(Technical note: Some of the tracking errors cited for the higher-cost funds are exaggerated, because the funds’ fiscal years do not run from January through December. This leads to a slight mismatch when allocating costs, thereby increasing the tracking-error results.)
It’s time to name names. To identify the best and worst S&P 500 funds, I summed the three rankings of: 1) total return, 2) expense ratios, and 3) tracking error. By this method, the best fund was the one that posted the lowest overall score, the second-best the second-lowest score, and so forth. For this exercise, I used only one share class per fund, so the list wouldn't be dominated by a couple of funds.
Exhibit 4 contains the five highest-scoring and five lowest-scoring funds.
This story is easy to summarize. Aside from TIAA-CREF S&P 500 Index (TISPX), which contains $8 billion, all the top funds are huge. Whereas actively run stock funds often struggle with success, size benefits S&P 500 funds. Having a giant asset base permits them to hire the necessary staff while also keeping their costs low. In addition, because their portfolios are largely static, their bulk rarely hampers their trading.
(Another technical note: Fidelity is missing from this list because the organization was a latecomer to indexing. Its first S&P 500 fund, Fidelity 500 Index (FXAIX), launched a few months too late to qualify for this study. (Edit: Actually, I was wrong about Fidelity being a latecomer to indexing. The company launched an S&P 500 index fund in 1988. However, that fund was merged into a newer fund in 2018, thereby eliminating its previous track record--at least according to Morningstar’s database.)
The bottom funds, in contrast, are relatively small. More to the point, they all consist of C shares. The share-class structure is why their rents are so damn high. Typically, C shares carry ongoing annual 12b-1 fees of 1%. That amount, of course, is unsustainably high for an index fund. (True, financial advisors may place a client into a cheaper fund, charge their own separate fee, and arrive at the same place as if they had recommended the C shares. But that is a topic for another column.)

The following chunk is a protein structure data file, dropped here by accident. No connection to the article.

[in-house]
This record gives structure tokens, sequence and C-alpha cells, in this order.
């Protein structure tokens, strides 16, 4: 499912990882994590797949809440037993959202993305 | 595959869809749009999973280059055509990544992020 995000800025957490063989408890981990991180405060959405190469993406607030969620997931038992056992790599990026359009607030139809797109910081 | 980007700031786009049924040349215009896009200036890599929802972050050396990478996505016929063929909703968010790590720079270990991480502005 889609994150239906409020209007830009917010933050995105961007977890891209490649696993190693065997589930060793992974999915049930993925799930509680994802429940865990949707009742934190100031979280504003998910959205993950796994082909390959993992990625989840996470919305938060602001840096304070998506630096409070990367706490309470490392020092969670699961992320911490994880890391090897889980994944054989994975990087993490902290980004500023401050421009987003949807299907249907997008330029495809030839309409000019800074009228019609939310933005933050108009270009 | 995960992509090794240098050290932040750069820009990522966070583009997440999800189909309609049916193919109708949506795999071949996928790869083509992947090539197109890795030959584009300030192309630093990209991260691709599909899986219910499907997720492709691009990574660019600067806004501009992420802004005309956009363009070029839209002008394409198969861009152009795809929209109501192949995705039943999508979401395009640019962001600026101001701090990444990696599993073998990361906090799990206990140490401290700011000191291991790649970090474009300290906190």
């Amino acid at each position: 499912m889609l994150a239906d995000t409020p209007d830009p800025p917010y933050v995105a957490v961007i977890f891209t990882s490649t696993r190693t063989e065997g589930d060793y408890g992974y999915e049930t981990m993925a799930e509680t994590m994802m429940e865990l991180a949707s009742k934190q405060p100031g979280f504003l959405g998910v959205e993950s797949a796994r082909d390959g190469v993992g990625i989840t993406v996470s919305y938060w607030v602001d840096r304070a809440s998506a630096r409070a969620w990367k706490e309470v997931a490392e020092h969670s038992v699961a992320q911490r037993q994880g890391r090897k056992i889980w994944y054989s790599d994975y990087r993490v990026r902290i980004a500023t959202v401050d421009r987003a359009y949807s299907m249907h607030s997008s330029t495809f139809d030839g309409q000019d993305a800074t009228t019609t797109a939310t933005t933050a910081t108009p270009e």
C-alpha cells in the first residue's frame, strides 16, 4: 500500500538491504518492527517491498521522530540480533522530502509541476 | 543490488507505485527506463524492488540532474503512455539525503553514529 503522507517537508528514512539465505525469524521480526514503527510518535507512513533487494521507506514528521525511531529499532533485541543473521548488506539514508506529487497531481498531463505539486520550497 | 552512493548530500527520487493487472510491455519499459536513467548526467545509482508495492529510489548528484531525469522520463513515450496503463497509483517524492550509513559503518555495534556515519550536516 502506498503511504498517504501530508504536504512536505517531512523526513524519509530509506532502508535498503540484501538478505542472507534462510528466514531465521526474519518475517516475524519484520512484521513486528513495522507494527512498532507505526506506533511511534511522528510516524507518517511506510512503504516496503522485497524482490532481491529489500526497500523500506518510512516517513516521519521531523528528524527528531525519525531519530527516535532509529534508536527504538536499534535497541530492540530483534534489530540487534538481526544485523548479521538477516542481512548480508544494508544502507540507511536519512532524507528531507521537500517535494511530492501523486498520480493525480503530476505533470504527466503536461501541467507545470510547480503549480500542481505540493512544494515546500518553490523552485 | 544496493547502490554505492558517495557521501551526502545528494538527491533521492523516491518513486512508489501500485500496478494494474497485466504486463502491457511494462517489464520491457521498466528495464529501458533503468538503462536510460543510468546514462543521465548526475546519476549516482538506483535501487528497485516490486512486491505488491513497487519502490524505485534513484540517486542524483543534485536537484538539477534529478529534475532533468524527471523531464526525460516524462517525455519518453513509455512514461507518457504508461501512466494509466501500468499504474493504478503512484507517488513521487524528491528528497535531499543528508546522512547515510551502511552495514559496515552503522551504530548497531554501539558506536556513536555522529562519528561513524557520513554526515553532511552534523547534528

The list requires some caveats. First, because the leading funds continue to cut their expense ratios, their ranking may shift. For example, although fourth-cheapest overall over the trailing decade, Schwab S&P 500 Index (SWPPX) now boasts the lowest expense ratio of the group, at 0.02%. Second, aside from Rydex, each fund on the laggards’ list offers a perfectly acceptable institutional share class. The main problem lies with the share-class structure, not the provider.
The lesson for investors is straightforward. There certainly are meaningful differences between S&P 500 funds. Randomly selecting among all share classes of such funds would be imprudent. An unfortunate choice could cost the investor more than 1 percentage point per year of total return. For practical purposes, however, the lowest-cost share classes from the industry leaders are one and the same. Invest in any of them with equal confidence.
John Rekenthaler (firstname.lastname@example.org) has been researching the fund industry since 1988. He is now a columnist for Morningstar.com and a member of Morningstar's investment research department. John is quick to point out that while Morningstar typically agrees with the views of the Rekenthaler Report, his views are his own.
John Rekenthaler does not own (actual or beneficial) shares in any of the securities mentioned above. Find out about Morningstar’s editorial policies.